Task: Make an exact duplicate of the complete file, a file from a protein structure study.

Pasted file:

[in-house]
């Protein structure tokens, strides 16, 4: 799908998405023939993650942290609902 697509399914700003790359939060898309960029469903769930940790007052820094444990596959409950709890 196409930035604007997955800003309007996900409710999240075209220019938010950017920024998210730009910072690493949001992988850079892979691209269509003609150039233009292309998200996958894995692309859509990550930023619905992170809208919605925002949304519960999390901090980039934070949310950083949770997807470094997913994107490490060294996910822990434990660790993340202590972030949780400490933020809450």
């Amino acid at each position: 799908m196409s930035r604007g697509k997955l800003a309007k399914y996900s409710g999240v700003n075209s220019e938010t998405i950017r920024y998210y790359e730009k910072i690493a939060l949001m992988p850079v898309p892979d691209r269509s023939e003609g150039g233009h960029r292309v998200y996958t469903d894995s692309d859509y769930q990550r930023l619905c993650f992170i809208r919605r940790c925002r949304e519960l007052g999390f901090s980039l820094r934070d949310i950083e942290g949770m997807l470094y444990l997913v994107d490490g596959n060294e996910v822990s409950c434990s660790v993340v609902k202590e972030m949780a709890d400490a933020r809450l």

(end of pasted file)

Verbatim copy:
[in-house]
């Protein structure tokens, strides 16, 4: 799908998405023939993650942290609902 697509399914700003790359939060898309960029469903769930940790007052820094444990596959409950709890 196409930035604007997955800003309007996900409710999240075209220019938010950017920024998210730009910072690493949001992988850079892979691209269509003609150039233009292309998200996958894995692309859509990550930023619905992170809208919605925002949304519960999390901090980039934070949310950083949770997807470094997913994107490490060294996910822990434990660790993340202590972030949780400490933020809450």
């Amino acid at each position: 799908m196409s930035r604007g697509k997955l800003a309007k399914y996900s409710g999240v700003n075209s220019e938010t998405i950017r920024y998210y790359e730009k910072i690493a939060l949001m992988p850079v898309p892979d691209r269509s023939e003609g150039g233009h960029r292309v998200y996958t469903d894995s692309d859509y769930q990550r930023l619905c993650f992170i809208r919605r940790c925002r949304e519960l007052g999390f901090s980039l820094r934070d949310i950083e942290g949770m997807l470094y444990l997913v994107d490490g596959n060294e996910v822990s409950c434990s660790v993340v609902k202590e972030m949780a709890d400490a933020r809450l």